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J Neurophysiol. 2001 Feb;85(2):900-11.

Axonal L-type Ca2+ channels and anoxic injury in rat CNS white matter.

Author information

1
Department of Neurology, University of Washington School of Medicine, Seattle, Washington 98195, USA. ambrown@u.washington.edu

Abstract

We studied the magnitude and route(s) of Ca2+ flux from extra- to intracellular compartments during anoxia in adult rat optic nerve (RON), a central white matter tract, using Ca2+ sensitive microelectrodes to monitor extracellular [Ca2+] ([Ca2+]o). One hour of anoxia caused a rapid loss of the stimulus-evoked compound action potential (CAP), which partially recovered following re-oxygenation, indicating that irreversible injury had occurred. After an initial increase caused by extracellular space shrinkage, anoxia produced a sustained decrease of 0.42 mM (29%) in [Ca2+]o. We quantified the [Ca2+]o decrease as the area below baseline [Ca2+]o during anoxia and used this as a qualitative index of suspected Ca2+ influx. The degree of RON injury was predicted by the amount of Ca2+ leaving the extracellular space. Bepridil, 0 Na+ artificial cerebrospinal fluid or tetrodotoxin reduced suspected Ca2+ influx during anoxia implicating reversal of the Na+/Ca2+ exchanger as a route of Ca2+ influx. Diltiazem reduced suspected Ca2+ influx during anoxia, suggesting that Ca2+ influx via L-type Ca2+ channels is a route of toxic Ca2+ influx into axons during anoxia. Immunocytochemical staining was used to demonstrate and localize high-threshold Ca2+ channels. Only alpha1(C) and alpha1(D) subunits were detected, indicating that only L-type Ca2+ channels were present. Double labeling with anti-neurofilament antibodies or anti-glial fibrillary acidic protein antibodies localized L-type Ca2+ channels to axons and astrocytes.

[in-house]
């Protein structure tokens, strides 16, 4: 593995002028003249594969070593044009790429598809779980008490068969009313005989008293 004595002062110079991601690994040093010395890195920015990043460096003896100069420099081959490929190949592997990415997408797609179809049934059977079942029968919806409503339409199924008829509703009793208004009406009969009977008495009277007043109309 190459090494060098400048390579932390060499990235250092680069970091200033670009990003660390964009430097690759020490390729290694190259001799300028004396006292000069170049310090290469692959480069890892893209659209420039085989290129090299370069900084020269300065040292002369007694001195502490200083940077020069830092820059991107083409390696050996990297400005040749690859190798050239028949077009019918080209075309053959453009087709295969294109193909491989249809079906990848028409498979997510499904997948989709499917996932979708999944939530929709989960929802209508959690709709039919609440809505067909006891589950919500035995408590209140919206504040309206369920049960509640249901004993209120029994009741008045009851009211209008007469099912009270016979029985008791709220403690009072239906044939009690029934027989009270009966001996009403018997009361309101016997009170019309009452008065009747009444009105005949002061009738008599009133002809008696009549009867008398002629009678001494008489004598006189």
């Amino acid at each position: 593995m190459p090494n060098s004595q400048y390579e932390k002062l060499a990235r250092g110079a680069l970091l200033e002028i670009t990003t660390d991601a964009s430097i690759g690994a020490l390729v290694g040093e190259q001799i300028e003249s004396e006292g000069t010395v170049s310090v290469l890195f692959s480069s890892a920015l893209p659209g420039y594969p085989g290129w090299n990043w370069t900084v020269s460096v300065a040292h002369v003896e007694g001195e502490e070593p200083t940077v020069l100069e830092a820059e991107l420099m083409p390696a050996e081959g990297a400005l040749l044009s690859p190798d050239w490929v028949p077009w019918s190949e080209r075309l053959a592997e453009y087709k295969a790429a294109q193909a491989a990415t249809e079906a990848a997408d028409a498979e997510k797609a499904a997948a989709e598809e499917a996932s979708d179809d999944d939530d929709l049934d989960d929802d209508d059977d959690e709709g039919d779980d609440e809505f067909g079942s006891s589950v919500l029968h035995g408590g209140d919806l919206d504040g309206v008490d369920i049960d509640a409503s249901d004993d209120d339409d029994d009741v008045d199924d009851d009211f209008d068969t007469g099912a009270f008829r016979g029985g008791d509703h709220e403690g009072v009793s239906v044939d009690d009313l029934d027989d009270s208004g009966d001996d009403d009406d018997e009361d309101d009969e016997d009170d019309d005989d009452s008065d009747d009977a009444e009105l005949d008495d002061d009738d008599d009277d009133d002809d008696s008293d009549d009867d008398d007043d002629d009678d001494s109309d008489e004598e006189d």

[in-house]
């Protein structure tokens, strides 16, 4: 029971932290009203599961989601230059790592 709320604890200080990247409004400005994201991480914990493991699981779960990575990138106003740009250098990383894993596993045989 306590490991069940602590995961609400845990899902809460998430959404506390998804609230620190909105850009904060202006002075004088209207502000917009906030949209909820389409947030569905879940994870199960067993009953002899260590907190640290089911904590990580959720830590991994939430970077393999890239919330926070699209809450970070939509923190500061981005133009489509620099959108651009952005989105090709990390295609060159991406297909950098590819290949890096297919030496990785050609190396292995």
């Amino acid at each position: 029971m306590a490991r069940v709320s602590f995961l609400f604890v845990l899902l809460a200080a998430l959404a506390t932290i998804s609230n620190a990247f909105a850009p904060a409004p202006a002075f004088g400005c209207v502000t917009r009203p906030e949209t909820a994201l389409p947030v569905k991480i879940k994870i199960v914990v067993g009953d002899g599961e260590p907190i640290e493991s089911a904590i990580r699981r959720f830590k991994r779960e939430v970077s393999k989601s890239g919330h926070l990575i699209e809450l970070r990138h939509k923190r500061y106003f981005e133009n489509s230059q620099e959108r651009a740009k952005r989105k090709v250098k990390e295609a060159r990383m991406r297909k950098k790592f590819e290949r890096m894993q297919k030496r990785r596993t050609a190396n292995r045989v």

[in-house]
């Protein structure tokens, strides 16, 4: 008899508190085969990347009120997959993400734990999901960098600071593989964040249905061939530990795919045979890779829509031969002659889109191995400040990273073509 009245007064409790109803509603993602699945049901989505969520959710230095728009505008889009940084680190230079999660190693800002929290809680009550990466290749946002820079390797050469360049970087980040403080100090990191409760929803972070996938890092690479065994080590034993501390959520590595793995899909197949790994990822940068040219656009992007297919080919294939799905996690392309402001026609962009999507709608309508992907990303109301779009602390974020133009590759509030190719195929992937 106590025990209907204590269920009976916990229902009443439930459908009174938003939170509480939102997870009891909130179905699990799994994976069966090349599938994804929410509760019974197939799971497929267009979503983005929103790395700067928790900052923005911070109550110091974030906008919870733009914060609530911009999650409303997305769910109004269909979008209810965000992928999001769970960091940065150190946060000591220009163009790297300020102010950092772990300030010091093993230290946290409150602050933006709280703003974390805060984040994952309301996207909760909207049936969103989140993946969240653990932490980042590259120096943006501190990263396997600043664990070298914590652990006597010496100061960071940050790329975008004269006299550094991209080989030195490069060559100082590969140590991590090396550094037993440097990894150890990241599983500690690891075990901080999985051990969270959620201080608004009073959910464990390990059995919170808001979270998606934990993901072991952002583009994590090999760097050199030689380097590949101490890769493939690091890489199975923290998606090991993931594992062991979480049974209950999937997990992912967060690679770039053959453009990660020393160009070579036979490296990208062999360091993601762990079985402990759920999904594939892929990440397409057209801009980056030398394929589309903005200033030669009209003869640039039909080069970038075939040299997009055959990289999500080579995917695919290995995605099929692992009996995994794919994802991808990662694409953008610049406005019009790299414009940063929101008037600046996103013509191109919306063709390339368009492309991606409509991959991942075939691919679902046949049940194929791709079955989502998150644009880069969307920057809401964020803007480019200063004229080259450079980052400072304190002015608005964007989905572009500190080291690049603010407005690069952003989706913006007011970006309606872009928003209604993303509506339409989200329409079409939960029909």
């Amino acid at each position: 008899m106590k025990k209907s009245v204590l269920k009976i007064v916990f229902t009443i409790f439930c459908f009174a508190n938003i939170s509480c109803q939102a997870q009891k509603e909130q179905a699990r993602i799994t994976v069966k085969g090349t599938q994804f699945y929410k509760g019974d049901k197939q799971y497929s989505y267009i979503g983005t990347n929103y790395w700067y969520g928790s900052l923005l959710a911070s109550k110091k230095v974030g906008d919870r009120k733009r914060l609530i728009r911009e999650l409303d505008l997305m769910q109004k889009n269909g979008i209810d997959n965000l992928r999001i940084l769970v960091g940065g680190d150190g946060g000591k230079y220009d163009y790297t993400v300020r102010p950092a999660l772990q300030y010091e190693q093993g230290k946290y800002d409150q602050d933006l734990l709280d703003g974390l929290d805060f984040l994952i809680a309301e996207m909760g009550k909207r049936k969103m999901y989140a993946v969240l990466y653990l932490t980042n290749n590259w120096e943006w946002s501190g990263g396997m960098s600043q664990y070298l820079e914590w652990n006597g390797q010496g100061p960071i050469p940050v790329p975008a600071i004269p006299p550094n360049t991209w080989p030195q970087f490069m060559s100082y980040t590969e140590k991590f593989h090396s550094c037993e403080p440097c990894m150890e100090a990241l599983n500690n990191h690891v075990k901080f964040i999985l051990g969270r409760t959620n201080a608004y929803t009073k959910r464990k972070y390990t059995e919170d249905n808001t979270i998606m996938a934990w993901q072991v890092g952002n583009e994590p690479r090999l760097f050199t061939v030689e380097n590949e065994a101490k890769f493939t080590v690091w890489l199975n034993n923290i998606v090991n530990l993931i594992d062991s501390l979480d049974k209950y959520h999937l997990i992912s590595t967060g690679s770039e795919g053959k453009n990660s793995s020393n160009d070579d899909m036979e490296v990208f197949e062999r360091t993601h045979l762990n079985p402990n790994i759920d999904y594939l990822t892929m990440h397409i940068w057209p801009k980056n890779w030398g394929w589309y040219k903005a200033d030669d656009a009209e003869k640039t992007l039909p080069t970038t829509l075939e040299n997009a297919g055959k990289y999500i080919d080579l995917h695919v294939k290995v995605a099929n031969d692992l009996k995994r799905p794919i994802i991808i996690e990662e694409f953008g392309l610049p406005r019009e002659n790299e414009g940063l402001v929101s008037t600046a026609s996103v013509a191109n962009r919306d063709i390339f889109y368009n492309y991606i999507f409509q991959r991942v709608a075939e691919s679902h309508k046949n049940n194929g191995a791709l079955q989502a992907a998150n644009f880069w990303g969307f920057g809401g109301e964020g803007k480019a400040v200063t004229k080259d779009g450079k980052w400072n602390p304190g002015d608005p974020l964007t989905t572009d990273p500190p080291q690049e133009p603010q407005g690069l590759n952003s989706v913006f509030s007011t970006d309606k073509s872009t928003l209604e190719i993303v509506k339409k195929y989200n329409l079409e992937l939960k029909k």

PMID:
11160521
DOI:
10.1152/jn.2001.85.2.900
[Indexed for MEDLINE]
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